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Author Topic: I Hear A Symphony: A "classical" music topic?  (Read 8962 times)
JK
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« Reply #125 on: May 16, 2017, 06:12:14 AM »

I cannot recommend this 300+ selection of Late Romantic works for orchestra highly enough. There are very occasional glitches and one serious dip in volume (Respighi again) but 99% of what I've heard so far (140 pieces!) has been astoundingly beautiful. Hats off to compiler David W!

https://www.youtube.com/watch?v=ggcjRfI-TLY&list=PLY9AQ6MtYEKK_n5X26zQHHAs2jgp7ffW2

And after piece #316, what's to prevent one from starting at the beginning again? Cool Guy
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« Reply #126 on: May 22, 2017, 07:27:28 AM »

Hi,
Here's a Battle of Ave Verums, both of which I've sung a lot over the years.  they are both wonderful.

Mozart:

https://www.youtube.com/watch?v=HXjn6srhAlY

Byrd:

https://www.youtube.com/watch?v=vFZZMF7SRRo

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« Reply #127 on: May 23, 2017, 02:03:24 AM »

Great post there, E.

BBC Radio played this wonderful piece this morning as a response to last night's horrific attack in Manchester:

https://www.youtube.com/watch?v=Z1Czo0BSHvw
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« Reply #128 on: May 23, 2017, 06:08:11 AM »

So beautiful.  Cry

I love that, although it's a sad song, the lyrics speak of hope.

(There have been other occasions where Barber's Adagio for Strings was played after a tragic event, That piece is almost despairing)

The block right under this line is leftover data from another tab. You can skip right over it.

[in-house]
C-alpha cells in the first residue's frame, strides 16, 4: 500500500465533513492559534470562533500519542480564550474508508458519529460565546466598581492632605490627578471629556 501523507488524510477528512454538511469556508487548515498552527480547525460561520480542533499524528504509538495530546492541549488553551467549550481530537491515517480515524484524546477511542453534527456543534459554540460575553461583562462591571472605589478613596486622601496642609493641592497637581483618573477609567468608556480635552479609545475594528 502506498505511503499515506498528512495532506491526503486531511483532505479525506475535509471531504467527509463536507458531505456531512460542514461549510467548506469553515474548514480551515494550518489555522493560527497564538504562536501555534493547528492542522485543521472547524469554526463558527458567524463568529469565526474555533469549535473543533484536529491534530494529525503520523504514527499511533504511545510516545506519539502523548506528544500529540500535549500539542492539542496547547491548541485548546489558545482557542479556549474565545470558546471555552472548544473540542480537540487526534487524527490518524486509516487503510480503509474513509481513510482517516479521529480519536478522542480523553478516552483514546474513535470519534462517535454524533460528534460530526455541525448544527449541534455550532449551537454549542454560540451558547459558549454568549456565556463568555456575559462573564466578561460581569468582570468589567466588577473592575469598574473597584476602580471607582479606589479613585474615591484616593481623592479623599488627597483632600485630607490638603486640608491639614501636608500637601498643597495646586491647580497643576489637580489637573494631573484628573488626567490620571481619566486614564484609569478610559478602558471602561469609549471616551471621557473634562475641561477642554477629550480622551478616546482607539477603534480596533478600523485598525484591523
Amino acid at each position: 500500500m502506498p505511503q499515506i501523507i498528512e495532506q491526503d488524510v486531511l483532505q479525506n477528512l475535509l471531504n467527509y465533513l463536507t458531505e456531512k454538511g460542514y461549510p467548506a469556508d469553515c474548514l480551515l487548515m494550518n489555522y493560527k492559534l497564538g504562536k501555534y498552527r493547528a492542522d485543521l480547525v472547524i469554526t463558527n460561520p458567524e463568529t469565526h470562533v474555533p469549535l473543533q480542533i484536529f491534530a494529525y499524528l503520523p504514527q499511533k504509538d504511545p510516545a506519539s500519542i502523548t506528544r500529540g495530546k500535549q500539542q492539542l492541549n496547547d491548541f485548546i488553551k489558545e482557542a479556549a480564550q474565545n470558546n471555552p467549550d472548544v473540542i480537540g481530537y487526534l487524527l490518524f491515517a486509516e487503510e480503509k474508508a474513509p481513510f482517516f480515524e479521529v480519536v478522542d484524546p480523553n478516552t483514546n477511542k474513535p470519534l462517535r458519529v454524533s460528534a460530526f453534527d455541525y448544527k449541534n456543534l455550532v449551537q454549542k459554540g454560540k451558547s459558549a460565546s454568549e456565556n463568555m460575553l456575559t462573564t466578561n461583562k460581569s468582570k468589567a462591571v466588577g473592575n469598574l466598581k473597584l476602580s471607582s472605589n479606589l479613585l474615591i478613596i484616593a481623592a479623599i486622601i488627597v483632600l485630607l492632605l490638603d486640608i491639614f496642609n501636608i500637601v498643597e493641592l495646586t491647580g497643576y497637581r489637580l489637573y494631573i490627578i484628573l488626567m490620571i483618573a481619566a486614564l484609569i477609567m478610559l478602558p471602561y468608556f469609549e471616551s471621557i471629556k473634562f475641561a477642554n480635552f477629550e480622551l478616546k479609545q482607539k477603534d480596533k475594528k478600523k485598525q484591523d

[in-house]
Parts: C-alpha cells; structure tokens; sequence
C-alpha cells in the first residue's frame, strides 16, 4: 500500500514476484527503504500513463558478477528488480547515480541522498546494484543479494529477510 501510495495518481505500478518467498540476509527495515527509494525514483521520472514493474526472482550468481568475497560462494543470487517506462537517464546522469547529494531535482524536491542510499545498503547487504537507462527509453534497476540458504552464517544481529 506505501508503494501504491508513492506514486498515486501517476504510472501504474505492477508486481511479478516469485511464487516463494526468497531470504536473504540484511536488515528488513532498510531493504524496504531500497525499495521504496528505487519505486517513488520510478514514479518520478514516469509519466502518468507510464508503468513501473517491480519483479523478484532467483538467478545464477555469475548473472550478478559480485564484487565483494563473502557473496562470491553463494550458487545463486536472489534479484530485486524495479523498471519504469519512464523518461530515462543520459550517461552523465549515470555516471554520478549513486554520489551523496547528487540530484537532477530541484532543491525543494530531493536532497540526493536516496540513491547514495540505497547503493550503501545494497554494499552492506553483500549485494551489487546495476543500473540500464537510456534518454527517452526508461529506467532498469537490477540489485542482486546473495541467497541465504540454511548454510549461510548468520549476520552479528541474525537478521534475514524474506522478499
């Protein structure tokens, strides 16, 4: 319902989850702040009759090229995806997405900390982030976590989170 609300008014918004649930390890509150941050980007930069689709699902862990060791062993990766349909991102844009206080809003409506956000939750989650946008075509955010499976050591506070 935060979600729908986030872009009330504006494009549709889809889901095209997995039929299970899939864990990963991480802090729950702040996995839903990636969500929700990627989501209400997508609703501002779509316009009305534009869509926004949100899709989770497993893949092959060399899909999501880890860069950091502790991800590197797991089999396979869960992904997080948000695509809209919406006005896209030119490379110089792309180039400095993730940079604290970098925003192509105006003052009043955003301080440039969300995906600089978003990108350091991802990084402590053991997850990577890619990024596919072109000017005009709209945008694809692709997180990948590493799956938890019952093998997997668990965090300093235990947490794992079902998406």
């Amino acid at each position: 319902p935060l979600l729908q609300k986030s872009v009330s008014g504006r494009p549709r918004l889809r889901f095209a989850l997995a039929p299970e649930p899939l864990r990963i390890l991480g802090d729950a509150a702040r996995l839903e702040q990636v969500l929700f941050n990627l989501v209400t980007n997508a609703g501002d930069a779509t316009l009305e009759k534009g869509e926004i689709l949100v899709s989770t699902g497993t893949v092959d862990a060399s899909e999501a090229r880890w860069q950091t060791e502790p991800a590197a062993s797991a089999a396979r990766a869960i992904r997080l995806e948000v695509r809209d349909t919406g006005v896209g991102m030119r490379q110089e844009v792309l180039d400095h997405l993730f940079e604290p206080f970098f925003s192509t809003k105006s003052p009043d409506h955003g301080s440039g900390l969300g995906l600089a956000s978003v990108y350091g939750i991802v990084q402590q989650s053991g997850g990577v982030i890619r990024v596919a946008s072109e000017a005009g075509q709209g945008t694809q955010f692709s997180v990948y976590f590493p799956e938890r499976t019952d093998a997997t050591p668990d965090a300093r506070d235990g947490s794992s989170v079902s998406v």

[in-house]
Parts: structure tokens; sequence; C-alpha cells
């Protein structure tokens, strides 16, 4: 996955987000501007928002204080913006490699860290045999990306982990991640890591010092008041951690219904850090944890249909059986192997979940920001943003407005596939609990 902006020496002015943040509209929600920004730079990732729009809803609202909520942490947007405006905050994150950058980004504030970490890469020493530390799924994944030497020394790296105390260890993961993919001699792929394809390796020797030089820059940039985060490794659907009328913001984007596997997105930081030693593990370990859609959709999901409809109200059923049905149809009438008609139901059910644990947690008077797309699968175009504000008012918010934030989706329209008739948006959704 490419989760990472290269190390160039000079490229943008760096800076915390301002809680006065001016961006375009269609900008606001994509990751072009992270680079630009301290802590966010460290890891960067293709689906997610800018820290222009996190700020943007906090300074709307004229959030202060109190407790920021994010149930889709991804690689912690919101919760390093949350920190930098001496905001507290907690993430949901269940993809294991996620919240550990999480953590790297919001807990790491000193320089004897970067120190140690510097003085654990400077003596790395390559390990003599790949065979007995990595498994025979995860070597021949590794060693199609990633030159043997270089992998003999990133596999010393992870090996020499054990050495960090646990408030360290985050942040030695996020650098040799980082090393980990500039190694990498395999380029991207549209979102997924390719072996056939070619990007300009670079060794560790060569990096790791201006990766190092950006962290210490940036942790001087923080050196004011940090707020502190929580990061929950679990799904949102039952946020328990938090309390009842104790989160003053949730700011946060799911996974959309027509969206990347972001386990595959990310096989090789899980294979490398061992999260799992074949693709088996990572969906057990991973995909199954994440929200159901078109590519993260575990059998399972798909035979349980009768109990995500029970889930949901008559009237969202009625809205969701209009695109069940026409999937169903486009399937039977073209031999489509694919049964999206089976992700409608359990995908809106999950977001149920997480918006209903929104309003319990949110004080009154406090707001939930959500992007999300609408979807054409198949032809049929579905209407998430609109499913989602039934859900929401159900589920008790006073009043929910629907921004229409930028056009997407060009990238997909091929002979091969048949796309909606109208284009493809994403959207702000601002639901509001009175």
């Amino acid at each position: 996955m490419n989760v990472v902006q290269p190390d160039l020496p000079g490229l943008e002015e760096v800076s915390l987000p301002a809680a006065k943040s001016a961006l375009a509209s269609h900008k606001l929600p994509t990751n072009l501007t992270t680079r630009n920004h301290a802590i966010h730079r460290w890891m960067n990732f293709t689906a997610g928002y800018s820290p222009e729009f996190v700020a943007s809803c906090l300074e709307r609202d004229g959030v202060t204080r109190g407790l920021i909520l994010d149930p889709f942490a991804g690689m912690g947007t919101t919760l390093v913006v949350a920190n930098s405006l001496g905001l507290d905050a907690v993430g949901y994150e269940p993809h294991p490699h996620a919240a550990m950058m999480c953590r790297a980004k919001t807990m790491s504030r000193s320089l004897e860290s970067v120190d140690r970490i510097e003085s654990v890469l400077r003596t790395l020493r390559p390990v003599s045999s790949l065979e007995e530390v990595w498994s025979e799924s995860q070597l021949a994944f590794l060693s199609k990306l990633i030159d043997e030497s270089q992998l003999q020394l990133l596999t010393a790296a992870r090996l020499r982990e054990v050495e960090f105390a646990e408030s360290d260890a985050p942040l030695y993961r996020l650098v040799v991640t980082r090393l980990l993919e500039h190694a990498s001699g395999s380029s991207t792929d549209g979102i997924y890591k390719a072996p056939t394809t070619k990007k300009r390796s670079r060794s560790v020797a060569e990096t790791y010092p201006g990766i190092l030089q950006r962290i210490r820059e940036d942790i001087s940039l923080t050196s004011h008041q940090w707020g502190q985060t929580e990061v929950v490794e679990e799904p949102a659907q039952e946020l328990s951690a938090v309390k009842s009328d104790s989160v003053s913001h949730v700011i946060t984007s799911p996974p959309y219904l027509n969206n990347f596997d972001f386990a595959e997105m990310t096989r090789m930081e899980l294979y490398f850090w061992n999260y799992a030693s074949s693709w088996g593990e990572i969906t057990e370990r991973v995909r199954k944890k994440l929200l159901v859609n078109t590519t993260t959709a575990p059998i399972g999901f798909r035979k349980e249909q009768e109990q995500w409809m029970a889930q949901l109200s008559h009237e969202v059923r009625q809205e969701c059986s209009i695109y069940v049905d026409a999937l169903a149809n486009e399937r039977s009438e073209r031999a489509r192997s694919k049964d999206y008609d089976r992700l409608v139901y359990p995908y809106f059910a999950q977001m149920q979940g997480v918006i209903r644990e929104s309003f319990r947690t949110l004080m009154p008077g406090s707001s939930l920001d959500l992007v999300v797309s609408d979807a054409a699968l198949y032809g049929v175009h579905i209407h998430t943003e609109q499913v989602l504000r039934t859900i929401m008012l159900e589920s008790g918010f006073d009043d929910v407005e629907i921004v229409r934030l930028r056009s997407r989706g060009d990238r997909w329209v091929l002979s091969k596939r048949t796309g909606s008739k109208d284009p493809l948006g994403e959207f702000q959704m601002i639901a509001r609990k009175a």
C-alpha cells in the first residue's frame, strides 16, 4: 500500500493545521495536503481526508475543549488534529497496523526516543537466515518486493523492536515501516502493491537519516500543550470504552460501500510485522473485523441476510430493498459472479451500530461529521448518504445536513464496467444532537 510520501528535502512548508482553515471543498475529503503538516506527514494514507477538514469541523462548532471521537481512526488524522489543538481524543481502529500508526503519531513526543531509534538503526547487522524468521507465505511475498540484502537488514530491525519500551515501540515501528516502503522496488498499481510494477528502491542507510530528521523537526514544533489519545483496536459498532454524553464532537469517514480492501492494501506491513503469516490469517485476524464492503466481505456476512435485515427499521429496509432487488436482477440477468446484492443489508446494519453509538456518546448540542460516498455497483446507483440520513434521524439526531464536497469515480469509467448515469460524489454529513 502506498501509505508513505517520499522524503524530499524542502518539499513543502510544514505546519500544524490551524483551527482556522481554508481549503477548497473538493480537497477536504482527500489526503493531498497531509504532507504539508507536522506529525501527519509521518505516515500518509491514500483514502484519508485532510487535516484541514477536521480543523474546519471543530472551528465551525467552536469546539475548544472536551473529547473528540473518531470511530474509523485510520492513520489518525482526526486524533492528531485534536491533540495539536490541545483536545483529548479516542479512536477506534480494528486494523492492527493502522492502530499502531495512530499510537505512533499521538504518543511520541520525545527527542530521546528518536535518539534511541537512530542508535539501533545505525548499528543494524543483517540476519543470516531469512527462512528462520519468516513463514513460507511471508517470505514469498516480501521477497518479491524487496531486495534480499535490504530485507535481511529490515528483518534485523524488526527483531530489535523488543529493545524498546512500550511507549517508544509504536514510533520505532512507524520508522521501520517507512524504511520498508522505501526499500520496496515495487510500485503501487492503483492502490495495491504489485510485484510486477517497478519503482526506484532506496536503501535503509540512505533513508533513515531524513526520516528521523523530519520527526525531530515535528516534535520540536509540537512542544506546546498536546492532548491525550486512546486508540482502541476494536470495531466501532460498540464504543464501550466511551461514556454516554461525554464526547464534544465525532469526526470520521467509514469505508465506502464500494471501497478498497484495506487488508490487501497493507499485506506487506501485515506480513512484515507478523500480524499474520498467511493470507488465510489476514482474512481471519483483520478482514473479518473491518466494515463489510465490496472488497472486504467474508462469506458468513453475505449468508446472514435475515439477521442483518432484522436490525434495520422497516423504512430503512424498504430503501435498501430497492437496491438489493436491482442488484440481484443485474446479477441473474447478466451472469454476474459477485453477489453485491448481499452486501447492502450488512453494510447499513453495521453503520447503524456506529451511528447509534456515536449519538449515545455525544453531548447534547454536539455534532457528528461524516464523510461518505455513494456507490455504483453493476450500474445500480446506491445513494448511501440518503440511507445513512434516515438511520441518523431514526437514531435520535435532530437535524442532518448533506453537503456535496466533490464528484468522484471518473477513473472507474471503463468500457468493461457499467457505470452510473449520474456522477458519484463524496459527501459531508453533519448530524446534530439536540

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"No White Flags." - Team Gleason

"Someone...handed me a Leadbelly record with the song "Cottonfields" on it. And that record changed my life right then and there. Transported me into a world I'd never known." - Bob Dylan, Nobel Prize Speech.
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« Reply #129 on: May 23, 2017, 06:59:07 AM »

So beautiful.  Cry

I love that, although it's a sad song, the lyrics speak of hope.

(There have been other occasions where Barber's Adagio for Strings was played after a tragic event, That piece is almost despairing)

I remember on the normally jubilant last night of the 2001 BBC Promenade Concert series in London (this was September 15) they changed the programme. Conductor Leonard Slatkin told the audience that when the British suffer a tragedy, they play Elgar's "Nimrod". "And we play this." And "this" was Barber's heart-rending Adagio.   
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« Reply #130 on: May 29, 2017, 07:05:44 AM »

On FB yesterday was a post from Smithsonian Folkways. Folkways is a label that specializes in folk music around the world.
The article was about one of their recordings available - Bela Bartok's field recordings of Hungarian music.

Bartok spent much of his time recording folk musics of the various ethnic groups in the area, and incorporated them into his music.

One of the songs I sang in college was Bartok's "Four Slovak Folk Songs."
The first song, The Wedding, is achingly beautiful. The woman, getting married, will now be living far from her parents, siblings.
The alto line for this song is incredible.
The other 3 songs are folk dances.

https://www.youtube.com/watch?v=RGyo_w4oyDQ
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"No White Flags." - Team Gleason

"Someone...handed me a Leadbelly record with the song "Cottonfields" on it. And that record changed my life right then and there. Transported me into a world I'd never known." - Bob Dylan, Nobel Prize Speech.